Critical Measures To Enhance Community Safety & Address Gun Violence Epidemic Become Law
Monday, Governor Jared Polis signed three landmark gun safety measures into law that aim to address the issue of gun violence with a root-cause, multi-pronged approach. Supporters say the new laws will allow for local control of firearm regulation, expand background check requirements, and establish a first-of-its-kind statewide Office of Gun Violence Prevention.
SB21-256, sponsored by Senate Majority Leader Steve Fenberg and Senator Dominick Moreno, declares that the regulation of firearms is a matter of state and local concern, and will repeal the state-level preemption that currently says otherwise. The bill allows local governments to implement laws around gun ownership that are stricter than state statutes – granting municipalities the right to decide regulations befitting their community.
“Colorado is a state with a long history of trusting local governments to do right by their communities’ unique needs,” said Majority Leader Steve Fenberg (D-Boulder). “Repealing the state preemption on local regulation of firearms will allow communities to respond to the particular issues that their communities face, and that their people demand. This is an essential step forward in continuing the tradition of local control over issues that look different from town to town, and county to county.”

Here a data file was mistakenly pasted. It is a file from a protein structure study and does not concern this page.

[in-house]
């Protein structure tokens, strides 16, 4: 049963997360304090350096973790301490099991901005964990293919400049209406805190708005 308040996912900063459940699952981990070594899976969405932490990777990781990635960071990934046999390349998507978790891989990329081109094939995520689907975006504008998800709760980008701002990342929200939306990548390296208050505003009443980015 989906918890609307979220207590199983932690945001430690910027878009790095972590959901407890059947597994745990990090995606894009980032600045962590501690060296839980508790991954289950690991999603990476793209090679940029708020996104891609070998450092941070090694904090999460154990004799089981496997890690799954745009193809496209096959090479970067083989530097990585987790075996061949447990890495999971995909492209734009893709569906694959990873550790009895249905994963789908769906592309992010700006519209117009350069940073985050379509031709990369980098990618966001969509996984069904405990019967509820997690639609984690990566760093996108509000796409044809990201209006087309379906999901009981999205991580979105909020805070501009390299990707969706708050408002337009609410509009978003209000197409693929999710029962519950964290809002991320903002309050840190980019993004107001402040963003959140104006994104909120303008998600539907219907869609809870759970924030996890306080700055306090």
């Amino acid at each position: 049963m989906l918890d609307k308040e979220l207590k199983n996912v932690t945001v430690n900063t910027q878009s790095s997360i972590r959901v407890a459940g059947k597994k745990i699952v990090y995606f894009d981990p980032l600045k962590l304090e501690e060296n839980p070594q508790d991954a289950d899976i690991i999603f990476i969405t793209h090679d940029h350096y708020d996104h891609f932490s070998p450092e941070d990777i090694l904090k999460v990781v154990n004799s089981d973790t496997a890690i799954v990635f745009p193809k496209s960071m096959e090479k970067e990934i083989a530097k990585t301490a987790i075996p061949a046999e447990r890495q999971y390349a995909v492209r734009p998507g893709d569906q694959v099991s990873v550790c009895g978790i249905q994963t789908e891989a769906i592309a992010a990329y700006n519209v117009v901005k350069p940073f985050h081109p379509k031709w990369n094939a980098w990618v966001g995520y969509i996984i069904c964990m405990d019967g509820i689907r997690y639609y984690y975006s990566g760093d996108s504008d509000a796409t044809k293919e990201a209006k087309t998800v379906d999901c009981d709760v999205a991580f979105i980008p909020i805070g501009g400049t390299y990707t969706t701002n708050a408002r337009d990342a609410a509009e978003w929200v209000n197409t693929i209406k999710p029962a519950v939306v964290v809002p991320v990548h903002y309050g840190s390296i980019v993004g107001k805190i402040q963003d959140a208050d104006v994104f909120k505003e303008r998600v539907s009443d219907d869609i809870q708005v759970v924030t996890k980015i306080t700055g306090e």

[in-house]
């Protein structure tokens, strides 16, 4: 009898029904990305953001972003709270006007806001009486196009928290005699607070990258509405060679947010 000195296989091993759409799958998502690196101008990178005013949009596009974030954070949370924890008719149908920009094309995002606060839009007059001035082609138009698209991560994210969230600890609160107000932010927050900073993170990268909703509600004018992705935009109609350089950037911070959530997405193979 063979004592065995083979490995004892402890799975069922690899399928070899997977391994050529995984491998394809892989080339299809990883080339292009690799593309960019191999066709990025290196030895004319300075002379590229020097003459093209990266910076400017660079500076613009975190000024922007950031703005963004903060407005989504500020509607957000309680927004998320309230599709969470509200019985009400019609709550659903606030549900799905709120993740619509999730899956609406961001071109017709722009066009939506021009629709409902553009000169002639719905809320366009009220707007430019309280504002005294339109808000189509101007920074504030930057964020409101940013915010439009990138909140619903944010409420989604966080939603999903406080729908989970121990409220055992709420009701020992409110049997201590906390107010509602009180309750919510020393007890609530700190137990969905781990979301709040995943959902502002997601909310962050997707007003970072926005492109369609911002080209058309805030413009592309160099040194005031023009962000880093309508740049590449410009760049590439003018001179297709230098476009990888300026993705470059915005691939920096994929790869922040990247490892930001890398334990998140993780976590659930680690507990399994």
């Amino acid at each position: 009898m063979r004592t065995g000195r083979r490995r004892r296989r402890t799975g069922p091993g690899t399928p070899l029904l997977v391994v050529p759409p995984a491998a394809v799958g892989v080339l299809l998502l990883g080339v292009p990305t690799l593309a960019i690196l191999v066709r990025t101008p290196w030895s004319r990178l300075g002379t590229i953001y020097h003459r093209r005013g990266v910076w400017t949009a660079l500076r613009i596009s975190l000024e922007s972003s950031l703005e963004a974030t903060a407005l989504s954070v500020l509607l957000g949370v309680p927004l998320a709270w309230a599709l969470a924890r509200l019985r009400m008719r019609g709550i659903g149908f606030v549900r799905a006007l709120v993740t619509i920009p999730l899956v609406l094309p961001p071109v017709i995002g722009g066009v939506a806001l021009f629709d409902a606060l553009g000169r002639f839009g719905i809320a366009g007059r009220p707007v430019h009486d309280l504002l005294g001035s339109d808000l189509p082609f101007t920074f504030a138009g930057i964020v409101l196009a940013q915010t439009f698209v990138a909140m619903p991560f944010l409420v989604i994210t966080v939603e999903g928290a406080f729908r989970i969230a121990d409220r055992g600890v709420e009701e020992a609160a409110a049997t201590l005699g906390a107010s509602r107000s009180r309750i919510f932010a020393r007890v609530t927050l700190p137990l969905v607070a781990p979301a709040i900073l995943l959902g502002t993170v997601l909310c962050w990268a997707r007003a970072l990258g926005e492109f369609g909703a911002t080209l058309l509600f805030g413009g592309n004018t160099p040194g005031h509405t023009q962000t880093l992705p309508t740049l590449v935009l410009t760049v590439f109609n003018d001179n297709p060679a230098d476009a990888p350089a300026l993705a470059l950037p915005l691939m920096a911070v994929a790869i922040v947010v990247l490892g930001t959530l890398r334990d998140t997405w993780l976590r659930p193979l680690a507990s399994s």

“Each city and town in Colorado has different needs and should be able to determine how to best keep their community safe,” said Senator Dominick Moreno (D-Commerce City). “We need to ensure that local governments have the ability to implement the gun safety measures that are needed in their jurisdiction.”
HB21-1298, sponsored by Senators Julie Gonzales and Brittany Pettersen, prohibits a person who has been convicted of specific violent misdemeanor offenses from purchasing a firearm for 5 years. These specific criminal offenses show a propensity for violence or illegal usage of a weapon and include charges like child abuse, hate crimes, cruelty to animals, sexual assault, and third degree assault. The bill also closes the “Charleston loophole,” which allows an individual who may not have otherwise passed a background check to obtain a firearm if the results of said background check take longer than three days to process.
“Background checks are one of the most effective tools we have to keep deadly weapons out of dangerous hands,” said Senator Julie Gonzales (D-Denver).
HB21-1299, sponsored by Senators Chris Hansen and Rhonda Fields, establishes the Office of Gun Violence Prevention under the Department of Public Health and Environment. The Office would be responsible for conducting public awareness campaigns about gun violence prevention. It would educate the public about existing state resources and laws, including how to file an Extreme Risk Protection Order, how to access mental health resources, and how to store firearms securely.
“Gun violence continues to plague our communities, and for too long Coloradans have been crying out for their leaders to do something about it. We need more than thoughts and prayers, we need action,” said Senator Chris Hansen (D-Denver). “With this bill, we are investing in community-sourced solutions that will combat the root causes of gun violence rather than its symptoms.”
“True gun violence prevention requires that we start thinking bigger and more holistically,” said Senator Rhonda Fields (D-Aurora).